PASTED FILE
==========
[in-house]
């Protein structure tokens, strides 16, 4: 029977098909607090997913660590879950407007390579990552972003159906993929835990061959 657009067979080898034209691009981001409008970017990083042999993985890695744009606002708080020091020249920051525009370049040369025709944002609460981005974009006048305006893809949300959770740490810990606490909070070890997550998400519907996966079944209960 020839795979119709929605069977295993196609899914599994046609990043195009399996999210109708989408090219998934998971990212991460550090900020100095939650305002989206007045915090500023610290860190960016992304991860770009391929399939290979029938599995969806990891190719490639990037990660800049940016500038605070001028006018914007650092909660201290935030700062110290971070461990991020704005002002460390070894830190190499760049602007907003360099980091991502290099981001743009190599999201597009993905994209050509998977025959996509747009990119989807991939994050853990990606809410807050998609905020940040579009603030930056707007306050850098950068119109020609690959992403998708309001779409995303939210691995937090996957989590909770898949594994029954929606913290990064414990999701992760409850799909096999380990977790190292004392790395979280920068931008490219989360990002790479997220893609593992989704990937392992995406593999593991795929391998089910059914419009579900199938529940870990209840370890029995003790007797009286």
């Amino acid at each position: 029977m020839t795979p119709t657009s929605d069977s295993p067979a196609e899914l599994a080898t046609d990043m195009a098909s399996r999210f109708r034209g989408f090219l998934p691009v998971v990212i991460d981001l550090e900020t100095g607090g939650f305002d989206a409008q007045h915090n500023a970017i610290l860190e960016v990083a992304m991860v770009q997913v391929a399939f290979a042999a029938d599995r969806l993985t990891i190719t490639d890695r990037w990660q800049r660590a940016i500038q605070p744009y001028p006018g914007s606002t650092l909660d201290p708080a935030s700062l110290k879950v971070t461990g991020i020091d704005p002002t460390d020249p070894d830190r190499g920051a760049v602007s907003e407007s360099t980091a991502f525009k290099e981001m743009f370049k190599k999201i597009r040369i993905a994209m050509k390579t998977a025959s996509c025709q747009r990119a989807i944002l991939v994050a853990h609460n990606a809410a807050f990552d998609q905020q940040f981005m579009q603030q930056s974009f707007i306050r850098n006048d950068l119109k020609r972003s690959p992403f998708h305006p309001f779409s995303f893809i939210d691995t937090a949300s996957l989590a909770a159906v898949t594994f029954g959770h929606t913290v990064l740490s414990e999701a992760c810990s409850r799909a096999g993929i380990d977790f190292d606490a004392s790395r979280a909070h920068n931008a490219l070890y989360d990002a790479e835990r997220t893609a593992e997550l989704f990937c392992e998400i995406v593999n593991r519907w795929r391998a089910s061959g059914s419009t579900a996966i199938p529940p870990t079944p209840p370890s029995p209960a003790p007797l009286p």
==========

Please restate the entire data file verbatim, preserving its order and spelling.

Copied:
[in-house]
């Protein structure tokens, strides 16, 4: 029977098909607090997913660590879950407007390579990552972003159906993929835990061959 657009067979080898034209691009981001409008970017990083042999993985890695744009606002708080020091020249920051525009370049040369025709944002609460981005974009006048305006893809949300959770740490810990606490909070070890997550998400519907996966079944209960 020839795979119709929605069977295993196609899914599994046609990043195009399996999210109708989408090219998934998971990212991460550090900020100095939650305002989206007045915090500023610290860190960016992304991860770009391929399939290979029938599995969806990891190719490639990037990660800049940016500038605070001028006018914007650092909660201290935030700062110290971070461990991020704005002002460390070894830190190499760049602007907003360099980091991502290099981001743009190599999201597009993905994209050509998977025959996509747009990119989807991939994050853990990606809410807050998609905020940040579009603030930056707007306050850098950068119109020609690959992403998708309001779409995303939210691995937090996957989590909770898949594994029954929606913290990064414990999701992760409850799909096999380990977790190292004392790395979280920068931008490219989360990002790479997220893609593992989704990937392992995406593999593991795929391998089910059914419009579900199938529940870990209840370890029995003790007797009286």
């Amino acid at each position: 029977m020839t795979p119709t657009s929605d069977s295993p067979a196609e899914l599994a080898t046609d990043m195009a098909s399996r999210f109708r034209g989408f090219l998934p691009v998971v990212i991460d981001l550090e900020t100095g607090g939650f305002d989206a409008q007045h915090n500023a970017i610290l860190e960016v990083a992304m991860v770009q997913v391929a399939f290979a042999a029938d599995r969806l993985t990891i190719t490639d890695r990037w990660q800049r660590a940016i500038q605070p744009y001028p006018g914007s606002t650092l909660d201290p708080a935030s700062l110290k879950v971070t461990g991020i020091d704005p002002t460390d020249p070894d830190r190499g920051a760049v602007s907003e407007s360099t980091a991502f525009k290099e981001m743009f370049k190599k999201i597009r040369i993905a994209m050509k390579t998977a025959s996509c025709q747009r990119a989807i944002l991939v994050a853990h609460n990606a809410a807050f990552d998609q905020q940040f981005m579009q603030q930056s974009f707007i306050r850098n006048d950068l119109k020609r972003s690959p992403f998708h305006p309001f779409s995303f893809i939210d691995t937090a949300s996957l989590a909770a159906v898949t594994f029954g959770h929606t913290v990064l740490s414990e999701a992760c810990s409850r799909a096999g993929i380990d977790f190292d606490a004392s790395r979280a909070h920068n931008a490219l070890y989360d990002a790479e835990r997220t893609a593992e997550l989704f990937c392992e998400i995406v593999n593991r519907w795929r391998a089910s061959g059914s419009t579900a996966i199938p529940p870990t079944p209840p370890s029995p209960a003790p007797l009286p």